Which Republican presidential candidate has the highest probability of winning the general election?

My son Maxim and John Stossel have set up a website entitled "Election Betting Odds," where they show the probability that the candidates will win the Republican nomination and the presidency.  The problem with the current odds for winning the presidency is that what you really want are the odds of winning the presidency conditional on winning the nomination.  Looking at the odds for the candidates with at least a 10 percent chance of winning the Republican nomination, the conditional probabilities of winning the presidency are (8:30 AM EST February 6th, 2016):

Rubio 45% = 25.3%/56.7%
Trump 30% = 6.8%/23%
Cruz 28% = 3.5%/12.3%

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UPDATE: Incredible winning rate of Hillary Clinton's coin flips to break caucus ties, a fifty-fifty split would have had Sanders ahead

As about 12:21 AM CST, there had been six out of six coin flips that Clinton had won to break ties.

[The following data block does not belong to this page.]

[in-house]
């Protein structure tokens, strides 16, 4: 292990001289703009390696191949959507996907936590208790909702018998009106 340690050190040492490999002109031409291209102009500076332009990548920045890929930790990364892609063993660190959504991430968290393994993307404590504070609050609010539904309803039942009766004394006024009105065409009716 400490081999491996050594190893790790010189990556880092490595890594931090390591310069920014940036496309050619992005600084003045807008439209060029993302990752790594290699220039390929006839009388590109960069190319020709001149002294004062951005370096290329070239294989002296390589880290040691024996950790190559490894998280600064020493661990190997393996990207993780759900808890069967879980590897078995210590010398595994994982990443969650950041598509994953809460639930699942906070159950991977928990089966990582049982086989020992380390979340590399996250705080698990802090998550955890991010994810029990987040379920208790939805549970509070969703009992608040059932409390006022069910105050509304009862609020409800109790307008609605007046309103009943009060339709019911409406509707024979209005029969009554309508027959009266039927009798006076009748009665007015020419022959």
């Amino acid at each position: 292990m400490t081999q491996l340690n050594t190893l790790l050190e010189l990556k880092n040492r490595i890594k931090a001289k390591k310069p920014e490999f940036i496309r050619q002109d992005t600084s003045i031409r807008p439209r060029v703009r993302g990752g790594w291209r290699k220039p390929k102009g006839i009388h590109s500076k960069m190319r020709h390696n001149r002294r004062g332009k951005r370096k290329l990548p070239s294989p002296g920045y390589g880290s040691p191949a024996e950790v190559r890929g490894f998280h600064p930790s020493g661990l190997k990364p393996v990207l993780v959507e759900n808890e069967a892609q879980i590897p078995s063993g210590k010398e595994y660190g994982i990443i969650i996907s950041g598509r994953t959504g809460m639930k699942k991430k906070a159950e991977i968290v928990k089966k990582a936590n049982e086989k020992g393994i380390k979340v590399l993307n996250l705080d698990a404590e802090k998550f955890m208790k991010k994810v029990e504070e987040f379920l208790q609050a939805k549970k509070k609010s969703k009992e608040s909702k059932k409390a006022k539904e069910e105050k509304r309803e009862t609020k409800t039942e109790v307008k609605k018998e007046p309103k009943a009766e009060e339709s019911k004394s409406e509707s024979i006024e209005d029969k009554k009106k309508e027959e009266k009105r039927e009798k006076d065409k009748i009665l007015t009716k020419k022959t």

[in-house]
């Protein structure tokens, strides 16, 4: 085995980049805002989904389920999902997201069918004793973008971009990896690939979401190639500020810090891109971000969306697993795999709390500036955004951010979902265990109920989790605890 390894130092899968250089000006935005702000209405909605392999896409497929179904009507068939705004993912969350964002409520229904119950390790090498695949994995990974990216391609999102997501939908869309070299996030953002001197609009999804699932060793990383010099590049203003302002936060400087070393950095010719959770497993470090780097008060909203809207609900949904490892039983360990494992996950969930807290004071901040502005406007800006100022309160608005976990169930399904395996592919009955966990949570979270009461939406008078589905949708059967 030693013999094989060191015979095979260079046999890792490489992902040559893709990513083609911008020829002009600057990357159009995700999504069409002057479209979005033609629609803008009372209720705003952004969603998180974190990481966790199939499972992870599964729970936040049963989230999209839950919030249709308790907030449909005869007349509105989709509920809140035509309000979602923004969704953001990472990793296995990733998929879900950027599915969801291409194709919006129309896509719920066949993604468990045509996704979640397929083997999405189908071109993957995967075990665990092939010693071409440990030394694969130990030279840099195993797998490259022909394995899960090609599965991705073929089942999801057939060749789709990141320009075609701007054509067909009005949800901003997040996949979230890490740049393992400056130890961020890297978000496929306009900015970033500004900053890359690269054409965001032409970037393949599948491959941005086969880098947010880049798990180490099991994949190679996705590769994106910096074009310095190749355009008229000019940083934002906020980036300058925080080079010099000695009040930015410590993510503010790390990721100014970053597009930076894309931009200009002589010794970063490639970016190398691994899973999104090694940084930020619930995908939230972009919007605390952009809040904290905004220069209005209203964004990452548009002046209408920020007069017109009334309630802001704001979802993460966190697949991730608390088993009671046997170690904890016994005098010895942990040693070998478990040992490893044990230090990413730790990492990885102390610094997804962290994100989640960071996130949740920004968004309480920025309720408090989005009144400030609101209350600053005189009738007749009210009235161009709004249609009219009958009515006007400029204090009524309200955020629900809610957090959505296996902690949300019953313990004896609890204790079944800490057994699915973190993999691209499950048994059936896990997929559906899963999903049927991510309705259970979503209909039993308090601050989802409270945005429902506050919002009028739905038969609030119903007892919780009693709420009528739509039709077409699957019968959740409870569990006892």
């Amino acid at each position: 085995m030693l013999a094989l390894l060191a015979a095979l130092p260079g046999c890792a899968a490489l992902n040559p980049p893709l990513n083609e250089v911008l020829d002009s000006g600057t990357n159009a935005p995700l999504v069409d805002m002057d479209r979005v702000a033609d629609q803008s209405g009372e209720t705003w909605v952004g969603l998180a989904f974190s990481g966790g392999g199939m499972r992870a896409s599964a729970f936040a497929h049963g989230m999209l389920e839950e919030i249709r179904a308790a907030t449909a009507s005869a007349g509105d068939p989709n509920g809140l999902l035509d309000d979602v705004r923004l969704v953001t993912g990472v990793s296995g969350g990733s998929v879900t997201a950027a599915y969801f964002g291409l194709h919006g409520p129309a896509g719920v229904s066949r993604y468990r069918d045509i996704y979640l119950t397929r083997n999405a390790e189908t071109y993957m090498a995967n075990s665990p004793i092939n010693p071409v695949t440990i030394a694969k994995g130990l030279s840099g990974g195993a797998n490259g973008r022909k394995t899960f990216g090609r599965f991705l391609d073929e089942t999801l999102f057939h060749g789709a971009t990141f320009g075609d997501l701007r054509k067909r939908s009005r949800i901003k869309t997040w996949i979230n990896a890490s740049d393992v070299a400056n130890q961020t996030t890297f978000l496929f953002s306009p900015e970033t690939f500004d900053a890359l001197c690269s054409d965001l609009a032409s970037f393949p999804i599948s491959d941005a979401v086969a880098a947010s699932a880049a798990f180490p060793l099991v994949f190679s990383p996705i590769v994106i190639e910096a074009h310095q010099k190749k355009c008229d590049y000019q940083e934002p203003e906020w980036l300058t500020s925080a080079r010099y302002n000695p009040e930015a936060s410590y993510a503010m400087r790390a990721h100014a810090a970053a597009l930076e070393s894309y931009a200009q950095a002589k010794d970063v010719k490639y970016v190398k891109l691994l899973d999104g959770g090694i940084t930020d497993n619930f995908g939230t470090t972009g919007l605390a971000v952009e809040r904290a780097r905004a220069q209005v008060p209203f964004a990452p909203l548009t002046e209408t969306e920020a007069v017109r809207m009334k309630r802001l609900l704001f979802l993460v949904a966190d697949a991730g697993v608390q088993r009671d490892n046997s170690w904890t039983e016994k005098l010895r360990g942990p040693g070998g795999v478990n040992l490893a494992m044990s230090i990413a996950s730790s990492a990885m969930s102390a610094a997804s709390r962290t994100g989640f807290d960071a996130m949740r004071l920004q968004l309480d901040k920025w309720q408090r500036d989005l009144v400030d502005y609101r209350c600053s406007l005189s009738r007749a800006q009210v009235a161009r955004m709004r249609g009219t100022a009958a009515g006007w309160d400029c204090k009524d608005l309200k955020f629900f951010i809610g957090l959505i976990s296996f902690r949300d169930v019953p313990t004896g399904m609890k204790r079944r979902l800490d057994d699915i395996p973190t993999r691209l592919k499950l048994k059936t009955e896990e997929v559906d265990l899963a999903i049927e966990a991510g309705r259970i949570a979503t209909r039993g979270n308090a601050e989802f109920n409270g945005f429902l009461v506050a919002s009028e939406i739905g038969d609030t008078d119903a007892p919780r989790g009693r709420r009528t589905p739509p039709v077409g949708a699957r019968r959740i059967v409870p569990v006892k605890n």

The odds of winning six out of six coin flips with a fair coin is only 1.7%.  Using the latest number of delegates on Drudge shown above at 7:00 AM EST would still have Sanders ahead by one vote if the coin flips had gone 50-50.  Sanders would still be slightly ahead by 698 to 697.

Counting the votes might be a little more complicated in Iowa.  If each coin flip determines more than one of these 1,395 delegates, then Hillary would have had to win more than 50% of the coin flips to win the race.

UPDATE: The Washington Post reported that the Des Moines Register missed some cases.
The initial 6-for-6 report, from the Des Moines Register missed a few Sanders coin-toss wins. (There were a lot of coin tosses!) The ratio of Clinton to Sanders wins was closer to 50-50, which is what we'd expect. . . .
There might have been a total of 13 coin flips with Hillary Clinton winning 7 of the six. 

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